A clean room is a space designed in order to reduce the density of airborne particles. An airborne particle is a solid object small enough to stay in suspension in the air. Typically, their sizes range from 0.1 to 25 Ám.
There's no current israeli standard about that matter, but the most frequently reffered are the american Federal standard 209 (which latest version is the "e" version), the IES-RP-C006 and the Bristish Standard 5295. A new ISO standard is emerging lately.
The Federal Standard 209e describes several degrees of cleanliness, based on the concentration of 0.5 Ám and larger particles per cubic foot of air. The classes range from 1 (0.1 is sometimes reffered) to 100,000, while the "natural" concentration almost never falls under several millions.
Conditions of class 1,000 to 100,000 are obtained by a non unidirectional patent of absolute (or HEPA) filtered air which constantly dilutes the particles inside or emitted within the clean room. For class 100 or better, a laminar flow is required, which means that one of the surfaces of the room will provide the maximum possible percentage of filter coverage in order to create a constant sweep of the particles within the room.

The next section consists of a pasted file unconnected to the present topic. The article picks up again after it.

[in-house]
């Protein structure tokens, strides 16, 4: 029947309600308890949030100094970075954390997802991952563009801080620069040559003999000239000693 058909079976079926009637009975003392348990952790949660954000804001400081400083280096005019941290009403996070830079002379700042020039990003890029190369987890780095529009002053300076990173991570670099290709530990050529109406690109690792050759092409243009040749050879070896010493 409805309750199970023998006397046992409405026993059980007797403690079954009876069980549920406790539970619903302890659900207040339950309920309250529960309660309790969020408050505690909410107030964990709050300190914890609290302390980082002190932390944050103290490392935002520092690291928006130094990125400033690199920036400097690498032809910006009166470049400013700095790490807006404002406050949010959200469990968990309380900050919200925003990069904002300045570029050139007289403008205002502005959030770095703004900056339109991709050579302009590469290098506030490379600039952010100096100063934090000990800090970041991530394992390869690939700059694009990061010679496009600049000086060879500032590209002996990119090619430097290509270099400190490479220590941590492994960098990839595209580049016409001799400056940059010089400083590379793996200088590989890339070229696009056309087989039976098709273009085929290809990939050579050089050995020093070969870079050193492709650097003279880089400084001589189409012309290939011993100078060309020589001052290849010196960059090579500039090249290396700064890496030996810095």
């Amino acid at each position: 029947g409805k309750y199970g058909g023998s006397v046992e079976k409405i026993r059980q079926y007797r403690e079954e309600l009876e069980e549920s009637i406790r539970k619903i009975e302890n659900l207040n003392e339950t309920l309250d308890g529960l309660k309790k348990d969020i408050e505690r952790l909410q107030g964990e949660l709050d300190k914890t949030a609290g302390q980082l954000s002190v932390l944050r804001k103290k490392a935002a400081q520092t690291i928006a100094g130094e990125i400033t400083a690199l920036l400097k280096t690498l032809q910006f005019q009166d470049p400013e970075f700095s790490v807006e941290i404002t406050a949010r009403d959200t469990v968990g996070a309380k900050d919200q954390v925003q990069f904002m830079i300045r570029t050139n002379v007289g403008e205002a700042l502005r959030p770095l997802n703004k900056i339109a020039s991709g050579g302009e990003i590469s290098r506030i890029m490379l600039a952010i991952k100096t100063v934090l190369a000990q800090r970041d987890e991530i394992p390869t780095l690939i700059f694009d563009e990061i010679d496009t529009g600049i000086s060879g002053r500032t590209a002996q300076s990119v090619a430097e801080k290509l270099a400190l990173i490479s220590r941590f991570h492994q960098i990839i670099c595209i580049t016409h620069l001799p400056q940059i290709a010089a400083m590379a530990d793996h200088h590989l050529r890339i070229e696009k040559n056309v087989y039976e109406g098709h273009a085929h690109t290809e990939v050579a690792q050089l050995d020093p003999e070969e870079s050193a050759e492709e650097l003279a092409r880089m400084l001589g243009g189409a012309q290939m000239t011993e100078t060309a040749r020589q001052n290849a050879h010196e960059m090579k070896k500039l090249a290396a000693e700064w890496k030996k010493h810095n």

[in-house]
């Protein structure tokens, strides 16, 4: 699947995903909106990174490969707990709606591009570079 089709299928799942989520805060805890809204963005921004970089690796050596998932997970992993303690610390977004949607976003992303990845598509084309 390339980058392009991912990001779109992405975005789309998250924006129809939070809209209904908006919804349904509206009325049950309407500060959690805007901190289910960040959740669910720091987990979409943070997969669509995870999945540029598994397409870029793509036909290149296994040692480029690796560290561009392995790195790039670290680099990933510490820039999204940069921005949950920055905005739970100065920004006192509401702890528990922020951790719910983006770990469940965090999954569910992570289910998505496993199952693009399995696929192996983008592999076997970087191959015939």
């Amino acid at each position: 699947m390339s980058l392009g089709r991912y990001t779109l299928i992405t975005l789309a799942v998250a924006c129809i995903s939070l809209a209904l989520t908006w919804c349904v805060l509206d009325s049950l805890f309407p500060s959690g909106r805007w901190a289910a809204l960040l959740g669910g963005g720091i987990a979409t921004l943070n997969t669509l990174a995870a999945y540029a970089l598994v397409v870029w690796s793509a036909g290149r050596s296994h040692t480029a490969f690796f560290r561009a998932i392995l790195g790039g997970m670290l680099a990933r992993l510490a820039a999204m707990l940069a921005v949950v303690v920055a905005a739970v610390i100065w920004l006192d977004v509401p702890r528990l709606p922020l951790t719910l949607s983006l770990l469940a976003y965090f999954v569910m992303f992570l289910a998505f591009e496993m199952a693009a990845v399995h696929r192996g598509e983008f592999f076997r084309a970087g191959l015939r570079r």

Beginning after WWII, the concept of clean room took a particular importance for the micro-electronic, pharmaceutical, optic and spatial industries. The first clean rooms were built by adapting existing installations, but the concept of modular clean rooms using pre-built partitions proved to be more efficient by offering better performance, minimizing the work to be performed on site and allowing easier performing of changes or upgrades.
The two important aspects in a modular clean room are the enveloppe itself which must be made of neutral materials that won't release or absorb particles and may need to present some additional characteristics such as being antistatic or chemical proof... Flat horizontal surfaces are to be avoided as much as possible.
The second aspect is the air conditioning system, or HVAC, which must be designed to supply enough absolute (or HEPA) filtered air in order to reach the cleanliness required, sufficient overpressure of the clean areas compared to the surrounding zones and conditions of temperature, humidity as required by the process and the comfort of the workers.